“In the little research we’ve seen, it’s not clear that the residency requirement would improve community relations,” said Sarah Greenman, a professor of criminology and criminal justice at Hamline University in Saint Paul, Minnesota.
Chuck Wexler, executive director of the Police Executive Research Forum, said cities have been moving away from residency requirements.
“At a time when the policing profession is being challenged is the time to get the best applicants from wherever they live and wherever they decide to reside,” Wexler said. He argued the cost of living in large cities has made it difficult for officers to find housing there, and that officers may prefer their children attend schools in the suburbs.
Even within cities, cops may live in separate neighborhoods
For about 100 years, Chicago has required police officers to live in the city, but that policy has been enforced sporadically. In 2010, about 88% of officers lived in the city. According to the Chicago Sun-Times in 2017, dozens of police officers had resigned or been reprimanded for residency issues since 1981.
The makeup of the Chicago police force today is not proportional to the demographics of the city as a whole, with a greater share of white officers than city residents. The city has suffered a number of notoriously corrupt cops and high-profile police-involved killings. In many neighborhoods, tensions between the police and residents run high.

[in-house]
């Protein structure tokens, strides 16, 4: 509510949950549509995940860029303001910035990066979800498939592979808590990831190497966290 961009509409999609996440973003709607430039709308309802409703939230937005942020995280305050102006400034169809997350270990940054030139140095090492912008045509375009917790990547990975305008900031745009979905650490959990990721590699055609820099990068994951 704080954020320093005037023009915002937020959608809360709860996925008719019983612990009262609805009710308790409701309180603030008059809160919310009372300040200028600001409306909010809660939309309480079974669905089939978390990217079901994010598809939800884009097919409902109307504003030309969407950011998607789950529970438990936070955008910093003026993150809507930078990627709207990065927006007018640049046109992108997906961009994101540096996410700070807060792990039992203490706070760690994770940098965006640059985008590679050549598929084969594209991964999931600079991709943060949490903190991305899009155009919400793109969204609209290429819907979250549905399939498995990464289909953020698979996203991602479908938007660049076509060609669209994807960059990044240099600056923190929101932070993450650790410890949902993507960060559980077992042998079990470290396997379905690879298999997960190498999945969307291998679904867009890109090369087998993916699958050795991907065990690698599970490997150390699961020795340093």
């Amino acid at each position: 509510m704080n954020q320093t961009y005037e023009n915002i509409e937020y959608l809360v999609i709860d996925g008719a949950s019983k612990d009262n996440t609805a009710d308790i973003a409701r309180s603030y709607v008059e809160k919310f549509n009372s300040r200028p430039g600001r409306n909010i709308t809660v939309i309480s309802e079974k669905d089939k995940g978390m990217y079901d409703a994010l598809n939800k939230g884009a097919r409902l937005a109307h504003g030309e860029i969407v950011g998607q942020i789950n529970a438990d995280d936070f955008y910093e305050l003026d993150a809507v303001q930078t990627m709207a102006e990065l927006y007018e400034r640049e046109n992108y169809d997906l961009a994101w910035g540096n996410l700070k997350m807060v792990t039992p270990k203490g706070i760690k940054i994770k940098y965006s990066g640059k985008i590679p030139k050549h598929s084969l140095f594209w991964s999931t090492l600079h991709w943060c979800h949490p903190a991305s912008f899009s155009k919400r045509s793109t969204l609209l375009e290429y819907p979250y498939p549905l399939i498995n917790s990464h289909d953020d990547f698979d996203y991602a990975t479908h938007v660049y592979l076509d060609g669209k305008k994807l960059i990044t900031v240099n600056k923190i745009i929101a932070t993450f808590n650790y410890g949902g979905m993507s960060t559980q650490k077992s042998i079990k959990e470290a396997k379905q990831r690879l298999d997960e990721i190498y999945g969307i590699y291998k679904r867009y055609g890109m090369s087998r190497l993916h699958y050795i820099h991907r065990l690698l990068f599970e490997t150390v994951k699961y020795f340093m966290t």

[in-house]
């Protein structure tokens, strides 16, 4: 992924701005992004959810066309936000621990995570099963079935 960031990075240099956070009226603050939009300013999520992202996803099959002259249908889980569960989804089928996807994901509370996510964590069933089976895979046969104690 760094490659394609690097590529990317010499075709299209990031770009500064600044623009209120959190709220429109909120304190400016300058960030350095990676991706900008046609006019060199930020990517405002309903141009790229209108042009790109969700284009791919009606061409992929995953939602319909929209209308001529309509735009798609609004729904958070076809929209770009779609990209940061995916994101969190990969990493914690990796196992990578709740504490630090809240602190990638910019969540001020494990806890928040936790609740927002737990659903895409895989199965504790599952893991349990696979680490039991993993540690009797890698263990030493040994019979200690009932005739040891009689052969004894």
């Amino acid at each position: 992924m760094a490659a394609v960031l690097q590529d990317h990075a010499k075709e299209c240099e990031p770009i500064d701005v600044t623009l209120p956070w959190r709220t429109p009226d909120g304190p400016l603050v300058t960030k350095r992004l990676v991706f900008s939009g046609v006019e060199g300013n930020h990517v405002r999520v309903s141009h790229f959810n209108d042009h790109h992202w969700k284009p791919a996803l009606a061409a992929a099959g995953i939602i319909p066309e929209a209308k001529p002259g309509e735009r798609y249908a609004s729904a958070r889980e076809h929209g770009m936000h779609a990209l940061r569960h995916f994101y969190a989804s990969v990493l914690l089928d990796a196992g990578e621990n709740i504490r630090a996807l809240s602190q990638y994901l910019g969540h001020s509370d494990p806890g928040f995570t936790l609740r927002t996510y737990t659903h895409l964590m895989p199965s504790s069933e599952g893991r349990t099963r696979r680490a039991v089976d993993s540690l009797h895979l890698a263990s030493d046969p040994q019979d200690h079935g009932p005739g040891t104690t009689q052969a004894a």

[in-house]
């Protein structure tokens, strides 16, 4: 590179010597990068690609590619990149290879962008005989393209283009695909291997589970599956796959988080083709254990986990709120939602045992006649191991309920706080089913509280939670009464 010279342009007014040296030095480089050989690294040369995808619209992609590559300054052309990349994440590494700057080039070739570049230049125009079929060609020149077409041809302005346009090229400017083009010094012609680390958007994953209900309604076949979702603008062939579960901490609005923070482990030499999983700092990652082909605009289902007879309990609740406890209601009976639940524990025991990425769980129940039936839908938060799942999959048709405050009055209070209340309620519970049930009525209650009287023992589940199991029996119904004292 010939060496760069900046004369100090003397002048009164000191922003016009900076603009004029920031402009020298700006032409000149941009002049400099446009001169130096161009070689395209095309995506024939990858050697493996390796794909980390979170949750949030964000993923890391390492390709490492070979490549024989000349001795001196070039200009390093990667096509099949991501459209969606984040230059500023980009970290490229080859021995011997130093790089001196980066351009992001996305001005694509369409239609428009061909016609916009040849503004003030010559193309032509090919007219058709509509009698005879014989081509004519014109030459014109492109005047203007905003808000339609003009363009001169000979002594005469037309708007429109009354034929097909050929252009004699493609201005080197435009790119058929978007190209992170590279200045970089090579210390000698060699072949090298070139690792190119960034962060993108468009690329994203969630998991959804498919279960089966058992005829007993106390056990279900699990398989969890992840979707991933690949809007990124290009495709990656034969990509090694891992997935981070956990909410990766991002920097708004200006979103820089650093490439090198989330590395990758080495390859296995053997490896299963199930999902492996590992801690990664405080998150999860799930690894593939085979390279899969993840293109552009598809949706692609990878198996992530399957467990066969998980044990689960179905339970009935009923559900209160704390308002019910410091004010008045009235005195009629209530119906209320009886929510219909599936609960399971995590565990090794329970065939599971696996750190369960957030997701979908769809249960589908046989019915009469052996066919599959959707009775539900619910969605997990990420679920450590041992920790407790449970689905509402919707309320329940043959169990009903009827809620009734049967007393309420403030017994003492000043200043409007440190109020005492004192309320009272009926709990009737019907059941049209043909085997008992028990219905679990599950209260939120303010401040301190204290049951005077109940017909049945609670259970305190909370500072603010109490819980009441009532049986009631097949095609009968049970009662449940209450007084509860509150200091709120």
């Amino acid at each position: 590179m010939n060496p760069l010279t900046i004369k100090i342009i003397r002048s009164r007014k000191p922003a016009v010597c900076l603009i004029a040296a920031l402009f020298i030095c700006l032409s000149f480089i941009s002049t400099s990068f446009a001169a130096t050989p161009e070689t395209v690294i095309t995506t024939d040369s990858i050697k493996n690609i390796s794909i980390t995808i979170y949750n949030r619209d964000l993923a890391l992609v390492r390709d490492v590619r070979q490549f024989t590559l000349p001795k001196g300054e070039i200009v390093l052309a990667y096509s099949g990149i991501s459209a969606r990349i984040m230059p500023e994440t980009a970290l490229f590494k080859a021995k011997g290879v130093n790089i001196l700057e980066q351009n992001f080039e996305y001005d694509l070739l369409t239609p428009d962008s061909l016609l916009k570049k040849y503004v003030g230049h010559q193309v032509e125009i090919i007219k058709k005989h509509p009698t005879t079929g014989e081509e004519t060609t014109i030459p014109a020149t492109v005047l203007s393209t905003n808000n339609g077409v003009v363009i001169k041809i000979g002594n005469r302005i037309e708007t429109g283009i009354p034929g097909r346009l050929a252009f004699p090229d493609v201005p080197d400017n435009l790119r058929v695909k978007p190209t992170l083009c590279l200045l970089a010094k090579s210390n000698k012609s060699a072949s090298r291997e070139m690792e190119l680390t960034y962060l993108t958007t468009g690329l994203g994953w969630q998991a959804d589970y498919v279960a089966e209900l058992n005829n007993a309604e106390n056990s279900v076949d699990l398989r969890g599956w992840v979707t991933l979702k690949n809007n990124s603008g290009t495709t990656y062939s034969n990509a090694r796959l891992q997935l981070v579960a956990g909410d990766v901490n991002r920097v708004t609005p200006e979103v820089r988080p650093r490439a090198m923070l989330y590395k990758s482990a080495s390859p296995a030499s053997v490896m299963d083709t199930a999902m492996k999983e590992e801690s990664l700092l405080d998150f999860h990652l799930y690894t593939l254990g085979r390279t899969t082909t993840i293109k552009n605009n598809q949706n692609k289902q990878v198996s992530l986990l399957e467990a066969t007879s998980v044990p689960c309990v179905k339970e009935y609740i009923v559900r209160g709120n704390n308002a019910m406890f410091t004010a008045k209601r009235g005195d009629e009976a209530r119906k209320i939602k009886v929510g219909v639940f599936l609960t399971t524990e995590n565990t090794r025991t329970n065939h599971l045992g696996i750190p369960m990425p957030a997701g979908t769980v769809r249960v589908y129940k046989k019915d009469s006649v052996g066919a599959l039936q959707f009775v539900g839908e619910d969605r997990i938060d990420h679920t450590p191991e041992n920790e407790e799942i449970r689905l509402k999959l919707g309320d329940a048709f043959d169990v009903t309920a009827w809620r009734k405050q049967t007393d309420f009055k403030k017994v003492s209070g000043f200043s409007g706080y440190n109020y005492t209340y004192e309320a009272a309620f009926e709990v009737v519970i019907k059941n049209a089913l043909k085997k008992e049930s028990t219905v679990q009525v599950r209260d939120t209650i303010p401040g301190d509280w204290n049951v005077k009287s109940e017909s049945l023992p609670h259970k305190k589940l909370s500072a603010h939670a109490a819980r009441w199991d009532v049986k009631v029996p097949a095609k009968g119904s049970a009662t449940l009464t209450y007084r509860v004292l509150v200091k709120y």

Even within the city, officers tend to live in clusters outside their districts. Sunday, at a peace march in the South Side neighborhood of Chatham, which is predominantly African American, organizers railed against officers who live in the mostly white neighborhood of Beverly, just a few miles away.
Tamar Manasseh, who runs a community anti-violence initiative called Mothers Against Senseless Killing in the city’s Englewood neighborhood, argues that police residency requirements may be effective only if they require officers to live in the neighborhoods where they work.
“They need to live amongst the people they patrol, and all the sensitivity training in the world isn’t going to do anything for you,” Manasseh said. “You’d be less likely to crack a head if you know where they live and they know where you live. People who eat dinner with each other don’t kill each other.”
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How many cops live in the cities they patrol?
The most recent publicly available data suggests that in general, a majority of officers don’t live in the cities where they work, though the data is more than a decade old.
On average, 31 percent of police officers were residents of the cities and towns they patrolled, according to a USA TODAY examination of U.S. Census data for 2006 to 2010 for 745 cities and towns.
At the time, disparities in officer residency varied based on several factors, including the size and racial makeup of the cities and the race of the officer.